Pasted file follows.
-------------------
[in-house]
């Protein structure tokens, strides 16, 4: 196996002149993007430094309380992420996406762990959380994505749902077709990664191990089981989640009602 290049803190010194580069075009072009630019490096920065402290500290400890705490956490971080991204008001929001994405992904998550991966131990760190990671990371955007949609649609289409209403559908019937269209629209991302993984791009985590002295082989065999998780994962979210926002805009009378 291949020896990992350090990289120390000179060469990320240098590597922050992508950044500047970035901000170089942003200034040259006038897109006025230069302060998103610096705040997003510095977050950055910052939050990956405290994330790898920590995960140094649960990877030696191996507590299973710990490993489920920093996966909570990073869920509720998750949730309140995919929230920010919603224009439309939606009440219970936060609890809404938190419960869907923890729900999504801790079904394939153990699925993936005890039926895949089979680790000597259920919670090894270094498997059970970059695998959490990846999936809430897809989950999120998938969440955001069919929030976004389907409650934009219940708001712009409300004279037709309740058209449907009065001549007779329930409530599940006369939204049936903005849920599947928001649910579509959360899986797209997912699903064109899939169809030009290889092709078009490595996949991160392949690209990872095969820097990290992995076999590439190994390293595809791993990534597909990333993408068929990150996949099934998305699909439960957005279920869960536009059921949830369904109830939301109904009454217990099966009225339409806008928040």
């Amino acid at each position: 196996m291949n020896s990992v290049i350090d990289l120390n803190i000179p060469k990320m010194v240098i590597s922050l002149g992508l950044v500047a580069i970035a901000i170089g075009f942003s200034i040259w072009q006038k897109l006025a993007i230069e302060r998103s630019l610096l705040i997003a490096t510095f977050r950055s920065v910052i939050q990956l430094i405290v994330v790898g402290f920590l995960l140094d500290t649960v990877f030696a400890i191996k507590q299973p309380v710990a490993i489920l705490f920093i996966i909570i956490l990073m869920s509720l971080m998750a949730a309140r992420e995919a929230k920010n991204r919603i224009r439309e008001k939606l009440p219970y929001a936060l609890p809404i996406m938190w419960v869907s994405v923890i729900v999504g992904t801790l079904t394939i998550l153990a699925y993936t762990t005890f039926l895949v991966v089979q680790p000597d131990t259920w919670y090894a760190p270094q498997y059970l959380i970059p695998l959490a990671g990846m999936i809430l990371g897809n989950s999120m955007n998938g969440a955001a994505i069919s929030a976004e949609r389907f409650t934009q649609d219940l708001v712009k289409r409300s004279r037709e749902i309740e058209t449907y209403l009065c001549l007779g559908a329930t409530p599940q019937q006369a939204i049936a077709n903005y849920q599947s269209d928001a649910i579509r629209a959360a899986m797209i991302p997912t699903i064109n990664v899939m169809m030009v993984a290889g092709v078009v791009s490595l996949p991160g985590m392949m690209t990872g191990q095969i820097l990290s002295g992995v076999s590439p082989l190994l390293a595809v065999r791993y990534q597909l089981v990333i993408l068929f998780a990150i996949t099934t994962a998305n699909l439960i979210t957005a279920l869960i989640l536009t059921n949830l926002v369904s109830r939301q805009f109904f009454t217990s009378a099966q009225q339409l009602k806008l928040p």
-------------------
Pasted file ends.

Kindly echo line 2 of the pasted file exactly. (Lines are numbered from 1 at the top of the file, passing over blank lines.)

């Protein structure tokens, strides 16, 4: 196996002149993007430094309380992420996406762990959380994505749902077709990664191990089981989640009602 290049803190010194580069075009072009630019490096920065402290500290400890705490956490971080991204008001929001994405992904998550991966131990760190990671990371955007949609649609289409209403559908019937269209629209991302993984791009985590002295082989065999998780994962979210926002805009009378 291949020896990992350090990289120390000179060469990320240098590597922050992508950044500047970035901000170089942003200034040259006038897109006025230069302060998103610096705040997003510095977050950055910052939050990956405290994330790898920590995960140094649960990877030696191996507590299973710990490993489920920093996966909570990073869920509720998750949730309140995919929230920010919603224009439309939606009440219970936060609890809404938190419960869907923890729900999504801790079904394939153990699925993936005890039926895949089979680790000597259920919670090894270094498997059970970059695998959490990846999936809430897809989950999120998938969440955001069919929030976004389907409650934009219940708001712009409300004279037709309740058209449907009065001549007779329930409530599940006369939204049936903005849920599947928001649910579509959360899986797209997912699903064109899939169809030009290889092709078009490595996949991160392949690209990872095969820097990290992995076999590439190994390293595809791993990534597909990333993408068929990150996949099934998305699909439960957005279920869960536009059921949830369904109830939301109904009454217990099966009225339409806008928040």